The Probiotics and Asthma Benefit: Does it Exist?
Bacteria. Viruses. Yeast. Yuck! These microorganisms can play a big part in making you sick. Yet are you aware that to the other extreme, some forms of bacteria may also help your body function at its best?
You may not know it, but a host of helpful bacteria and yeasts make their home right in your gut, where they play an important role in regulating your digestive system. Many people also supplement what nature gave them by eating foods that contain "good" bacteria (commonly known as probiotics) to help bring on a variety of health benefits, including a possible improvement in asthma symptoms.
A Balancing Act
In an ideal world, bacteria that occurs naturally in your body will be enough to keep your stomach feeling well and your digestive system operating to its full extent. But sometimes some extra help is in order, either because of illness, extended medicine usage, or even poor eating habits. Any of these and a variety of other circumstances can throw things out of whack.
When such an imbalance occurs, probiotics (which can be found in certain yogurts, milks, juices, and cheese, as well as in supplement form) can help to make things right again.
Some research studies have also found that taking probiotics can strengthen the immune system and reduce people's risk of contracting a variety of ailments and illnesses, too. In addition, some scientists believe that probiotics can alter the immune cells contained in your stomach area and as a result, may lessen or prevent the immune system response that causes asthma. However, a handful of research efforts have explored this theory in recent years and haven't been able to prove that probiotics make any significant difference in reducing asthma symptoms.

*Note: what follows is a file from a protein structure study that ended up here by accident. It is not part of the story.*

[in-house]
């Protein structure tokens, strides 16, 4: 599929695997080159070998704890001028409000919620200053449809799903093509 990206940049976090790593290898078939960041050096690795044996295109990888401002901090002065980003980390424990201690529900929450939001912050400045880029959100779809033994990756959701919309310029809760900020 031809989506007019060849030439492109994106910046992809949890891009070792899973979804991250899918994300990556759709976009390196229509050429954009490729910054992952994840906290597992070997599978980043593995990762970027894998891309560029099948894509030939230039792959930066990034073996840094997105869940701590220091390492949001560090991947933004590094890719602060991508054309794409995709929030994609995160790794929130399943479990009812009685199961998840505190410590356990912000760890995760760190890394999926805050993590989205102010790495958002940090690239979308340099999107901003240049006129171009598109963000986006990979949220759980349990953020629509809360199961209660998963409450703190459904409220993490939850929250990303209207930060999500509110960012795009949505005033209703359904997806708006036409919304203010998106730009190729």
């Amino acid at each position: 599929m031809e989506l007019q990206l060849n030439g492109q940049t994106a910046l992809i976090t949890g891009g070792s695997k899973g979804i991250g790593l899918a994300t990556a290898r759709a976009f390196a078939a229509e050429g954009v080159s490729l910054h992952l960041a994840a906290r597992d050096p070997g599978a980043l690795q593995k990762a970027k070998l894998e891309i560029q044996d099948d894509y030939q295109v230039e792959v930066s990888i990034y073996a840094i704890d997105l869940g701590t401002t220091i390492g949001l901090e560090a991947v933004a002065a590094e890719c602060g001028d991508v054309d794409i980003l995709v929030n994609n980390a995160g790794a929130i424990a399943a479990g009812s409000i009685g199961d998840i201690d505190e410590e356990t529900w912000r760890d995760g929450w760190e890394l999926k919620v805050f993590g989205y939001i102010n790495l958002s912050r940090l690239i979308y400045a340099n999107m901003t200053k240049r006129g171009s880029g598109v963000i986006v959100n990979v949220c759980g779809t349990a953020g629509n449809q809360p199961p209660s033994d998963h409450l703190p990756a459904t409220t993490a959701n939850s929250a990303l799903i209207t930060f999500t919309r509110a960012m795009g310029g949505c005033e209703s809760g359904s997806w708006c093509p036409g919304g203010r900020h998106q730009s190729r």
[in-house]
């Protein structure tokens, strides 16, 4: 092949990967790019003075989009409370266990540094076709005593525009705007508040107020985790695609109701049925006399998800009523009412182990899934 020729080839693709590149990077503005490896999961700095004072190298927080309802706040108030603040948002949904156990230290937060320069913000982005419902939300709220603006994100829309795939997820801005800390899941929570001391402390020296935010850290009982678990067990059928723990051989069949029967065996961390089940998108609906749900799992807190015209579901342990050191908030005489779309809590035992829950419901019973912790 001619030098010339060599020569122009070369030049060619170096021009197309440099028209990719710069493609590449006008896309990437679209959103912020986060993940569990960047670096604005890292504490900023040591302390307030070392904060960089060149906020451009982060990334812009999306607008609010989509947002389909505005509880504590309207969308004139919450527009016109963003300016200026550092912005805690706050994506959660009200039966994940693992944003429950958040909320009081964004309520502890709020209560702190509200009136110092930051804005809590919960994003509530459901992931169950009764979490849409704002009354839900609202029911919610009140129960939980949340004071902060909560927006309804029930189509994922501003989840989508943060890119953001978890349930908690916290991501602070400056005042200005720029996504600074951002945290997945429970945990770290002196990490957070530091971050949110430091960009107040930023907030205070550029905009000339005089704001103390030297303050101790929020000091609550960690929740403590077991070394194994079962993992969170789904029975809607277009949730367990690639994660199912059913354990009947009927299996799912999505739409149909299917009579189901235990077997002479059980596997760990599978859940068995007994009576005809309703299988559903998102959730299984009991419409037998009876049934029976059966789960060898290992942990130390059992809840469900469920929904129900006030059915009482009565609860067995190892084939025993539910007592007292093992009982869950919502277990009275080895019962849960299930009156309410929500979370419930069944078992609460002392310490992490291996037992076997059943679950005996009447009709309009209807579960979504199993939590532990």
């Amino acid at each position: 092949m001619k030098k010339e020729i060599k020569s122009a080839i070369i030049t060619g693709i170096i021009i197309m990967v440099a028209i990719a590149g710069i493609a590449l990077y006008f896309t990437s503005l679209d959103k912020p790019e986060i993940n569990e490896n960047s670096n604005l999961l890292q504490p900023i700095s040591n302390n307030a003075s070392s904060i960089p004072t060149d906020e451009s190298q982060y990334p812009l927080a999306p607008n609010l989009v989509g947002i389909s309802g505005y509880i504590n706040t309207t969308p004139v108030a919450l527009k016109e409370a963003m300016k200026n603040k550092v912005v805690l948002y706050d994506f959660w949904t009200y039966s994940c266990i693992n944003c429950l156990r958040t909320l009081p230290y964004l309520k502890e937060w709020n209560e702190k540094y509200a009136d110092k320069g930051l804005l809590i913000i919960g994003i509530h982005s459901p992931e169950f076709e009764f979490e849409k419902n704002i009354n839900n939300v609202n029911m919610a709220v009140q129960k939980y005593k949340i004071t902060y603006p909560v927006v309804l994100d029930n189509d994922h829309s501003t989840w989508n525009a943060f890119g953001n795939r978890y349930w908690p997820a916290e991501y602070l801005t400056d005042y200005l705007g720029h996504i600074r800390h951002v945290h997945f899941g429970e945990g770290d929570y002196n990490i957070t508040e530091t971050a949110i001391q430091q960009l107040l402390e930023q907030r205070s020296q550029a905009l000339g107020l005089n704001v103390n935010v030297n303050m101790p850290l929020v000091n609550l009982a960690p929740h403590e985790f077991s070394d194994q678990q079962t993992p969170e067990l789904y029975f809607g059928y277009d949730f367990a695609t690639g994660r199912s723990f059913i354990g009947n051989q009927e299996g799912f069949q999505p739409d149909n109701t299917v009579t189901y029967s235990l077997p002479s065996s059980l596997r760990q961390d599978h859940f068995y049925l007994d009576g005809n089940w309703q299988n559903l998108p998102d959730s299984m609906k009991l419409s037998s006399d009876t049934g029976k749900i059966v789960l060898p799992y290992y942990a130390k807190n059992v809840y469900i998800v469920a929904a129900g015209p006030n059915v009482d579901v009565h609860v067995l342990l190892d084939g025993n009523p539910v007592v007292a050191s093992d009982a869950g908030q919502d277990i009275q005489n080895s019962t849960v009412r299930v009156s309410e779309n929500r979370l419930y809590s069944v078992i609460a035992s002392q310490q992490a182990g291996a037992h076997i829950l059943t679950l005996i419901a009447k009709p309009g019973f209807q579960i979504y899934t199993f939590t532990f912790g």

Exploring the Preventative Effects
While the advantages of probiotics on your respiratory system haven't panned out yet, it's worth noting that most of the current science to date in this area has looked at using probiotics to treat existing asthma cases, rather than working to head them off. Therefore, further efforts are planned to explore the asthma prevention aspect to see if any hope on that front exists.
Play it Safe
In the meantime, experts don't advise relying on probiotics to relieve or control your asthma symptoms. However, if you're intrigued by the idea nonetheless, you can talk to your doctor to see if it's okay to try adding them into your daily menu. If you do get the go ahead to try probiotics, just be sure that you continue to follow your asthma action plan and take your medications exactly as prescribed.
It's also important to make sure your doctor and pharmacist knows exactly what types of complementary practices you use, so they can help you avoid any side effects or medication interactions.
The bottom line is that while probiotics for asthma may not provide any significant improvements, some people do find they can help lessen allergy symptoms and bring some welcoming digestive benefits.
Allergy, Asthma and Clinical Immunology (AACI)
National Center for Complementary and Alternative Medicine (NCCAM)/National Institutes of Health (NIH)
Annals of Allergy, Asthma and Immunology
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